As dappled evening sunshine filled the historic Canongate Kirk, near the foot of the Royal Mile, a large audience filled the powder blue-coloured pews under the Colours of the King’s Own Scottish Borderers and the Royal Scots for an evening of music by Handel.

Ludus Baroque is an Edinburgh group which gives two or three concerts a year in Canongate Kirk and is conducted by the church’s director of music, Richard Neville-Towle. The instrumental musicians are hand-picked from across the UK – as is the chorus, drawn from Britain’s finest early music consorts. I recognised some faces from The Sixteen, as well as a Scottish Opera emerging artist, in the ranks of nineteen singers, which included two male altos. With a soloist line-up of Sophie and Mary Bevan, Tim Mead, Ed Lyon and William Berger, we really had to pinch ourselves to remind us that although many of these performers would have been very much at home on the platforms of the main Edinburgh International Festival, this concert was in fact a Fringe show.

At a Baroque concert, the entertainment really begins with the parade of instruments: oversized violas, double basses with five strings and frets, antique pale wood oboes, ancient bassons with clattery keys, long trumpets with no valves, and horns with crooks. It is always exciting wondering what they will sound like, because every Baroque group is different.

The third and final version of Handel’s little-known oratorio The Triumph of Time and Truth, here played in a fresh performing edition by early music expert Clifford Bartlett, was premièred in 1757, just two years before the death of the composer. The piece is typical Handel oratorio, in three parts beginning with the overture and opening chorus followed by a series of recitatives and da capo arias for the soloists and a few more choruses along the way. The story is not from scripture, but has its origins in a morality play by Cardinal Benedetto Pamphilj, Handel’s patron in Rome. So here is the tale of Beauty, beguiled by Pleasure’s promise of eternal youth, cajoled by Deceit, but who is ultimately tempered by Time and Truth.

The overture began, introducing us to the wonderful Baroque sounds from the old instruments, Neville-Towle swinging both arms and urging the players into magnificent flourishes. Trumpets and timpani accompanied this and the opening chorus, proclaiming that “Time is supreme” and will be respected by the wise. Even with a packed audience, it was clear that the building’s acoustic was almost made for this music.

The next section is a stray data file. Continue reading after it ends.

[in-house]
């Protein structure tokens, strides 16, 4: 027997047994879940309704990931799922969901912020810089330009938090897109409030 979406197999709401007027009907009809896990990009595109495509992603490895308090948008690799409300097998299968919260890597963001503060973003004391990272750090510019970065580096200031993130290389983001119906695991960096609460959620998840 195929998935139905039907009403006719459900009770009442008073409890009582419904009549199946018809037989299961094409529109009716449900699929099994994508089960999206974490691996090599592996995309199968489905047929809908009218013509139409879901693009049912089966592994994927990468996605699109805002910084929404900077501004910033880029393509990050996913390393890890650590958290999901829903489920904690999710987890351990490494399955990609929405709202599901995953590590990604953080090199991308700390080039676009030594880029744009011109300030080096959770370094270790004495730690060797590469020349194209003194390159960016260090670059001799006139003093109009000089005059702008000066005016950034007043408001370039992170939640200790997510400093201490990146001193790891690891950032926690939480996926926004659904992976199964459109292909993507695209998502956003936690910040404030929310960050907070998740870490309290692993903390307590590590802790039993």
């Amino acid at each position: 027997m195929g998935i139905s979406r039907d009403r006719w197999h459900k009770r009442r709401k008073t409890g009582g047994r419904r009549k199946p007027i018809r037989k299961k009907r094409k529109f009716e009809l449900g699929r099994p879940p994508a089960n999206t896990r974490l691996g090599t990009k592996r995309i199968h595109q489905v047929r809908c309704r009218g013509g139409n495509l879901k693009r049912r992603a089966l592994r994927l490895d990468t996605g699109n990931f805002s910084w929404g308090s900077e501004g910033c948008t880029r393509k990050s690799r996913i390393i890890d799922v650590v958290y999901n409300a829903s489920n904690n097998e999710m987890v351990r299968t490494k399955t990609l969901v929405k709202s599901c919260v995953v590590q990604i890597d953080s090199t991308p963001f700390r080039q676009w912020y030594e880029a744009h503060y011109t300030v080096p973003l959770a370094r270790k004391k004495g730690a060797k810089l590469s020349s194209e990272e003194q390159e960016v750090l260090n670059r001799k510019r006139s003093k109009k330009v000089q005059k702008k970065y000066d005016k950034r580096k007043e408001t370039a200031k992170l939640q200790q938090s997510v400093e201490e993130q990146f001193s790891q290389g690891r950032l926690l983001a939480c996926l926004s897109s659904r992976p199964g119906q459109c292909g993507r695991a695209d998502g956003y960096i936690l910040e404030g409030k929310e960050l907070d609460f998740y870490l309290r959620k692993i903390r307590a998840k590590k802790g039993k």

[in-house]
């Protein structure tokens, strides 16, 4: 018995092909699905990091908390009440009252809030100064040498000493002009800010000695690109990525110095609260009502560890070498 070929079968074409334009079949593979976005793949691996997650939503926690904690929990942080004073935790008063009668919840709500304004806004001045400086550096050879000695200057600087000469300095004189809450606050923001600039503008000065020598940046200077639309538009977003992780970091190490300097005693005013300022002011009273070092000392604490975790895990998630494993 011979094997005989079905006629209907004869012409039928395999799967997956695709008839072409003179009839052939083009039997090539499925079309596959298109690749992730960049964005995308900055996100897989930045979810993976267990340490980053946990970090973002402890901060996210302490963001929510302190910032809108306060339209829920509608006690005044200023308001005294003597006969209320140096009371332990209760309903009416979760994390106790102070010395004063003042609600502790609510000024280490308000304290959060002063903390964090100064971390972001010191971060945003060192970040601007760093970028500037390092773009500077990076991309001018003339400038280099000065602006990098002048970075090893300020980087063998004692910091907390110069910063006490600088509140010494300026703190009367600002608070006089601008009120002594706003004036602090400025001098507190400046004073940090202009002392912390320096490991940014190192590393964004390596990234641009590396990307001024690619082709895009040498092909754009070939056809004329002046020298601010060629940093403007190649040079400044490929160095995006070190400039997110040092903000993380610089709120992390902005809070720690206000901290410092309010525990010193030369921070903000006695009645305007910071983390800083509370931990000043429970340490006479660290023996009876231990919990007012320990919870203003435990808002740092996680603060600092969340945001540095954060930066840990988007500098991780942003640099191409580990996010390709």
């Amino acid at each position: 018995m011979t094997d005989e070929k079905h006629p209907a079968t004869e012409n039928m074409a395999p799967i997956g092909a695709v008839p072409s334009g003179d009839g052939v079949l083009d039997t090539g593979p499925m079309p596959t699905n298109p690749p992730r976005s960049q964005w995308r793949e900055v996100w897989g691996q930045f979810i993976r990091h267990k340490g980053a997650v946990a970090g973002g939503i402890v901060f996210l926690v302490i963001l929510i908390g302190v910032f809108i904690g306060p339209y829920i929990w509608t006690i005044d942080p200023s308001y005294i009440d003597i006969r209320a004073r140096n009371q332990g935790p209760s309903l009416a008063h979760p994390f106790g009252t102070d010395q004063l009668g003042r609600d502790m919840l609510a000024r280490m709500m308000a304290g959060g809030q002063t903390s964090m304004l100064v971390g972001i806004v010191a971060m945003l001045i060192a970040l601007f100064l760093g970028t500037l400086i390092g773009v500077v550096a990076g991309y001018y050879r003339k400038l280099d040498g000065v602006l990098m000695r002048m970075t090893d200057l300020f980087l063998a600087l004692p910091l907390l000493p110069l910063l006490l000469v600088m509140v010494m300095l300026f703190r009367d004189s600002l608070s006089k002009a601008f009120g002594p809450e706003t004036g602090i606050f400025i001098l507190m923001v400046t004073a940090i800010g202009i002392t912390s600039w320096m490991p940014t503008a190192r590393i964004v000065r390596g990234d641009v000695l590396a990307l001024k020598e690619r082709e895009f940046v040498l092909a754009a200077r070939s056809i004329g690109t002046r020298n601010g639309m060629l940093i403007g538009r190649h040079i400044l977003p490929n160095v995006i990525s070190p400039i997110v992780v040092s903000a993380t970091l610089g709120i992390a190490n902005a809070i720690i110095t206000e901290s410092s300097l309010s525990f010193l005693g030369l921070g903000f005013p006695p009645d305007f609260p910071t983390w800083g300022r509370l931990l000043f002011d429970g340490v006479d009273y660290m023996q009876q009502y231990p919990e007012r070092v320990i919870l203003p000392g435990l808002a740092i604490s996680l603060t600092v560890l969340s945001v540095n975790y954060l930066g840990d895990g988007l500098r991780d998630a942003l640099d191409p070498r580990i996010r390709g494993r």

One of the delights of listening to Handel is the da capo arias, where the soloist sings the first part, then the middle section before returning to the first, which is repeated with ornaments. Here, all soloists got a chance to show off, and we were not disappointed. Sophie Bevan, showing us why she has just won the Times and Sky Arts Emerging Artist award, sang Beauty with her bell-clear soprano rising to the roof. Her aria “Ever-flowing tides of pleasure”, set against a bouncy continuo and with exchanged phrases between first and second violins, was one of several highlights of the evening. Not to be outdone, to end the first half, Tim Mead’s lovely countertenor was simply outstanding in a superbly moving performance of Truth’s slow aria “Mortals think that time is sleeping” with two recorders and violas supporting the continuo.

Elsewhere, there was lots to admire: six solo singers from the choir blended perfectly against the rest of the chorus in “Pleasure submits to pain”. In the corner of temptation, tenor Ed Lyon’s Pleasure, dressed in black but with a daring red belt, and Mary Bevan’s Deceit were good, strong performances as well. Very occasionally, the tempo got a little fast and would have benefited from steadying in Deceit’s aria in Part 3, where there was simply not quite enough time to get all the words out.

As the evening light faded from the Kirk’s windows, Beauty cast herself up to her Guardian Angels in an aria of exquisite melancholy. To celebrate the eventual triumph of Time and Truth over Beauty, the oratorio ended with a Halleluja Chorus: Neville-Towle had the sopranos and altos, and then the tenors and basses, stand for their entries, and then we in the audience did as well, as tradition dictates for Handel’s Hallelujas.

This was a very special evening of world-class music, and for one performance only. Ludus Baroque’s concerts are usually described as unmissable. I was so glad to have caught this performance.